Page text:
From Labor Action, Vol. 7 No. 19, 10 May 1943, p. 2.
Transcribed & marked up by Einde O’Callaghan for MIA.
The miners’ strike, whatever its outcome, is an important stage in the development of American labor. It is not a mere strike for higher wages. It is a protest against the treachery and the hypocrisy of the government, against the contrast between the things the government SAYS about “equality of sacrifice,” “holding down prices,” etc., and the things the government DOES – allowing the capitalists to fatten themselves on the war and letting the burdens pile up on the people.
In its way, the strike is also a protest against the labor leadership which took it upon itself to sign away labor’s rights, and chain it to the capitalist war machine with a no-strike pledge.
To understand completely the lessons of this strike, we can usefully spend a few minutes thinking about another great strike, the general strike of 1926 in Great Britain which began with a strike of the miners.
In 1926 Great Britain was not at war, but the whole working class was seething with dissatisfaction, just as the whole working class in America is seething with dissatisfaction today. During the war British capitalism had made the most high-sounding promises of all that labor was going to get – after the war of course. Now the war was over and, as was inevitable, Britain was placing the burdens of what was called post-war reconstruction upon the backs of the workers. As in America today, so in Great Britain in 1926.
The struggle began to crystallize around the miners’ demand that no further attempt be made to degrade the standard of life and working conditions in the coal fields. “Not a penny off the pay, not a second on the day.” Then as now, it was a question of the mere right to live as a human being.
The British government had no WLB and OPA at the time. But it appointed one a Royal Commission on the Coal Industry, presided over by Sir Herbert Samuel, a former Minister of the Crown. The British working class knew that if the miners lost, all of them would be overwhelmed by a general capitalist attack on all fronts.
In February 1926 there was a joint meeting of the Industrial Committee (representing all the British trade union and the miners’ leaders), and on the 19th the committee issued a statement expressing complete solidarity with the miners, and a determination to stand by them. It would seem that these men were at any rate different from Philip Murray and William Green, who have carefully expressed solidarity with Roosevelt in his struggle against the miners. Wait a bit, my friends, wait a bit. A trade union bureaucrat is a bureaucrat, in America, England or France.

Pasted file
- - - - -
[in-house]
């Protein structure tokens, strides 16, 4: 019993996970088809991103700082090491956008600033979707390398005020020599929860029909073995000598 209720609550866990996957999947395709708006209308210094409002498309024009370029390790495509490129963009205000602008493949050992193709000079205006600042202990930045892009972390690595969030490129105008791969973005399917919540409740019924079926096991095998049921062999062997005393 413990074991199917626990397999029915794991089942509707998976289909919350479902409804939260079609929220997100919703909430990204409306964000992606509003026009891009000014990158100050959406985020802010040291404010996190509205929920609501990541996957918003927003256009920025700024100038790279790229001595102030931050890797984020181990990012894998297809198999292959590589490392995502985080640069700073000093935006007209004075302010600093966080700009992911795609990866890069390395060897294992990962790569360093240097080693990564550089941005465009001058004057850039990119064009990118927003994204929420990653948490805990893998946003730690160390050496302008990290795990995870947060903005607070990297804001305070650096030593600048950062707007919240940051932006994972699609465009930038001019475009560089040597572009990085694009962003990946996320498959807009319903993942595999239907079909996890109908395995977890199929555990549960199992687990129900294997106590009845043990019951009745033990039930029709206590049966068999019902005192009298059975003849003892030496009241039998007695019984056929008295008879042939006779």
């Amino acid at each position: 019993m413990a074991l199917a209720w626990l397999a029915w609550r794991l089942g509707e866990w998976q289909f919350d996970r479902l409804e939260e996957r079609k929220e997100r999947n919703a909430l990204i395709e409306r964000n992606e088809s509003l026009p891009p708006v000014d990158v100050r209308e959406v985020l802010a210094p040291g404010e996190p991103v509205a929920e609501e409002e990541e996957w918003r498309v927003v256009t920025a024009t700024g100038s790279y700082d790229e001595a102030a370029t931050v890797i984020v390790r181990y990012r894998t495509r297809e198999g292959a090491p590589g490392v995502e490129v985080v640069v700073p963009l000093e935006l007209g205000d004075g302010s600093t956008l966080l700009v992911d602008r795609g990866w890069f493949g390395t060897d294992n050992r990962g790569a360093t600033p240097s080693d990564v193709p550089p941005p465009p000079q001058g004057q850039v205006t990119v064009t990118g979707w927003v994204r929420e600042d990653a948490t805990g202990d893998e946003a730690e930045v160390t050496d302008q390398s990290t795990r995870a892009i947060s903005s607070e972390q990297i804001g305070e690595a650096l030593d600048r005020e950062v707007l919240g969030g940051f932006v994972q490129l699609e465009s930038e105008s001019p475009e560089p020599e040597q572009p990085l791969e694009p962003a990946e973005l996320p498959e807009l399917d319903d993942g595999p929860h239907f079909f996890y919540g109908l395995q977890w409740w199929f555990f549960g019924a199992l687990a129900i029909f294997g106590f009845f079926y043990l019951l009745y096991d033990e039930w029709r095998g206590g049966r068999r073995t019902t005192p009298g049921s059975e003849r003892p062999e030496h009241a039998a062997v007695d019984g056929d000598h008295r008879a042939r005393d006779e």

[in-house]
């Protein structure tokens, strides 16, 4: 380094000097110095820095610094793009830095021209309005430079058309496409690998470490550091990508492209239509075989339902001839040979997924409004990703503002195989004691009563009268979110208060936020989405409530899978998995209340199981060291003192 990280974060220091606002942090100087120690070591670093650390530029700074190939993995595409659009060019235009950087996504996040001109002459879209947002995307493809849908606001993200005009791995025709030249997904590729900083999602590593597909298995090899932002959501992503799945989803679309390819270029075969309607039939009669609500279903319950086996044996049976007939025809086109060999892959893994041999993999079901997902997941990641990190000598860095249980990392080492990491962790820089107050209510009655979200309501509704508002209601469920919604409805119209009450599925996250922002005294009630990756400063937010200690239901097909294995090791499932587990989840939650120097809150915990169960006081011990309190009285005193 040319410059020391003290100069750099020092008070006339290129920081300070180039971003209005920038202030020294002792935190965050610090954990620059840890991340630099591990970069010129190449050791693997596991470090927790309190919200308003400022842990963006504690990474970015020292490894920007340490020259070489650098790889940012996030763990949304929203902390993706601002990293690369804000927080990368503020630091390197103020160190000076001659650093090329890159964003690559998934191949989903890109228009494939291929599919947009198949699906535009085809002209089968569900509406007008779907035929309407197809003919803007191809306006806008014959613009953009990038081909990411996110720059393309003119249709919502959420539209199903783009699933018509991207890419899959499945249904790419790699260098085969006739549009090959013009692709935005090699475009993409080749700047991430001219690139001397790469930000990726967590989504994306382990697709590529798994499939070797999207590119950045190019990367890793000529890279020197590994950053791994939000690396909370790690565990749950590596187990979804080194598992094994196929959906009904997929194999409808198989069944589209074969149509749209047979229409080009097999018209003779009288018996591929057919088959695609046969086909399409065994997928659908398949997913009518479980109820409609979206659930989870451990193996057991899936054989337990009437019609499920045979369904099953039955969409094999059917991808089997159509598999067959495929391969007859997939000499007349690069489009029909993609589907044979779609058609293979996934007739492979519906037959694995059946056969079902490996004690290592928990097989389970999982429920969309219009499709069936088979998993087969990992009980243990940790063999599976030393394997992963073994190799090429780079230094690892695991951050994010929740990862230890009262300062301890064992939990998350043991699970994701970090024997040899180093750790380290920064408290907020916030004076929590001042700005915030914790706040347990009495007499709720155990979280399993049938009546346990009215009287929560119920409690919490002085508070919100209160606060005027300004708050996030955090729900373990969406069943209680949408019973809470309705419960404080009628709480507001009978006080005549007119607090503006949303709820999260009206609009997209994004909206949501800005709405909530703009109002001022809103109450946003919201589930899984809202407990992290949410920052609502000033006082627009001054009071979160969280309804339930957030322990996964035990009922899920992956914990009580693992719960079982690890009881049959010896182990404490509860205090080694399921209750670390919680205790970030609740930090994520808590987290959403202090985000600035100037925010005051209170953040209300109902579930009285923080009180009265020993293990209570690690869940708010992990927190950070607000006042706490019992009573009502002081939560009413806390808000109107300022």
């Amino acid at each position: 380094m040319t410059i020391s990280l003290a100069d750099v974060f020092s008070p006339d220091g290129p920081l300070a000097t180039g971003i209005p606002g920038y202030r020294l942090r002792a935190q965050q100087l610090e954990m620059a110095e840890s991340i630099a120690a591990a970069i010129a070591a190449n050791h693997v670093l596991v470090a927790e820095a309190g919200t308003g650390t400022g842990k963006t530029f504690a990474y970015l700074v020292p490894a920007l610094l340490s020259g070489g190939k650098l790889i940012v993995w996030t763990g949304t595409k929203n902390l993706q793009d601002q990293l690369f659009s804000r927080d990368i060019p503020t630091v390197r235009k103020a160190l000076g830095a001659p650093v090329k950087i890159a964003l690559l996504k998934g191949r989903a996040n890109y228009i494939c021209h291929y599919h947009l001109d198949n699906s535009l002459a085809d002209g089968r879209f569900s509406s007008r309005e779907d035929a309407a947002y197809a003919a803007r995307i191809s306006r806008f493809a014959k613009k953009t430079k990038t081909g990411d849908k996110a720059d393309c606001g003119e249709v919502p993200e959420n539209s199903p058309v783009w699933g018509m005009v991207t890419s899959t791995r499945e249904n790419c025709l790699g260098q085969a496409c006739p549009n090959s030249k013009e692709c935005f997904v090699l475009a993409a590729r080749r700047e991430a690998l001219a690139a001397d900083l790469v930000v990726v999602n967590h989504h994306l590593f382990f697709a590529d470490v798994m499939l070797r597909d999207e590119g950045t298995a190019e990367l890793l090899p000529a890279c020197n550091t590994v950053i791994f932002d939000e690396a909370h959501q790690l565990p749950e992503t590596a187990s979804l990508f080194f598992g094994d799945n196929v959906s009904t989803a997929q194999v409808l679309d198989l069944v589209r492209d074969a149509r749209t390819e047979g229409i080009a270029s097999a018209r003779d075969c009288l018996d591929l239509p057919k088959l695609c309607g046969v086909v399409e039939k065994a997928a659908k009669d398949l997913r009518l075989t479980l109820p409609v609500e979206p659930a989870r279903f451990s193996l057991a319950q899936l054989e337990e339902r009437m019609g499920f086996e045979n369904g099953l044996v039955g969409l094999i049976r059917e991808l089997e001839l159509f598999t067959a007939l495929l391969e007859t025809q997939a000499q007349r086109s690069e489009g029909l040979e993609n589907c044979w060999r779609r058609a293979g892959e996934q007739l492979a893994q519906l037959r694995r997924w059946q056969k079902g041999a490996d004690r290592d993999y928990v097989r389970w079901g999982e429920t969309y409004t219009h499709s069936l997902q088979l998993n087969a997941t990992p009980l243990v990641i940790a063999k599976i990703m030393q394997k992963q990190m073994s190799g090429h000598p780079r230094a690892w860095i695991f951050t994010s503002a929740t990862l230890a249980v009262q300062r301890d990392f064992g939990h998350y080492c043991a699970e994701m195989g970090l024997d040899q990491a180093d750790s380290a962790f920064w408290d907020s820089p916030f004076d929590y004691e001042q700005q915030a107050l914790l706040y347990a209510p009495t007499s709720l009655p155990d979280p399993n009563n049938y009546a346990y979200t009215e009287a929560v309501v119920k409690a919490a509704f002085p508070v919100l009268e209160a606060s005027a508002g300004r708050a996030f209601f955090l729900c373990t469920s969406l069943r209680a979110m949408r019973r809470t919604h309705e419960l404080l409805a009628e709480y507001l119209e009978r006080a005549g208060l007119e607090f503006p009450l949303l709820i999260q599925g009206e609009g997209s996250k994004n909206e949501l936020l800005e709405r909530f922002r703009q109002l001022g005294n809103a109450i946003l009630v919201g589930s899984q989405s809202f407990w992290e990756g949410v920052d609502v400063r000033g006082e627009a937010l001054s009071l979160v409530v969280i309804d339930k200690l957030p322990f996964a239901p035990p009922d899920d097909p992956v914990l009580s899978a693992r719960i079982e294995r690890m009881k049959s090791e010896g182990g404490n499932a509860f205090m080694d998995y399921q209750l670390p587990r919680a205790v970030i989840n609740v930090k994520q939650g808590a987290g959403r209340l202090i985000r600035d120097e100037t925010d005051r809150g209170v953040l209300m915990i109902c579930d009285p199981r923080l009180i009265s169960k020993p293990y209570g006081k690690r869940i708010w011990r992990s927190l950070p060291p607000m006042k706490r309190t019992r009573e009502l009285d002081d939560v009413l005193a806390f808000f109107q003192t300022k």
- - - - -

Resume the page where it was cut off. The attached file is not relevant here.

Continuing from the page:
Three weeks afterward, with the struggle approaching a climax, the miners’ leaders again approached the Industrial Committee, which began to back watier. It spoke about “reducing points of difference to the smallest possible dimensions”; and Walter, now Sir Walter Citrine, wrote to the miners that the committee did not think matters had reached the stage when “any final declaration of the General Council’s policy can be made.”
Meanwhile the coal operators proposed going back from the seven hour day to the eight, and a lowering of wages. The Government Commission (pardon me, the Royal Commission) sent in its report, which drew special attention to the horrible suffering and losses – of the coal operators.
With all the British workers backing the miners the General Council of Trade Unions held a meeting to consider a general strike of the whole working class in support of its brothers in the coal fields. The vote was 3,653,527 for the strike, 49,911 against.
If you want to know how the British capitalist press behaved, just read the American press today. There was no war, but the same howls of “challenge to the government,” “defiance of the civil power,” etc., etc. The British workers stood firm, determined to win this battle, for they knew that, in defending, the miners, they were defending themselves. Yet the strike lasted only nine days and came to an abrupt end. Why?
As soon as the meeting declaring the strike was over, the labor leadjers at once sought ways and means to break it! This is the literal truth.
For the ensuing nine days the leaders of the General Council spent their time on their knees before the government. As A.J. Cook, the John L. Lewis of those days, wrote afterward: “It seemed that the only desire of some leaders was to call off the general strike at any cost, without any guarantee for the workers, miners or others.”
That was exactly what happened. They called off the strike and the miners were left to carry on alone, only to be beaten after many months of heroic struggle.
There are many differences between 1926 in Britain and 1943 in America, but despite all the differences, there is a certain historical pattern which we can follow and store up for future use.
The militancy of the miners and the importance of the solidarity of labor as a whole. That was the lesson of 1926. That is the lesson of 1943. Don’t let all this blabber about John L. Lewis, John L. Lewis, John L. and the President fool us. The American working class is making one of its great and necessary experiences on its road to power. This direct challenge to the capitalist class and the capitalist state is a milestone on that road. We must see it for the historic event that it is.
Last updated on 24 May 2015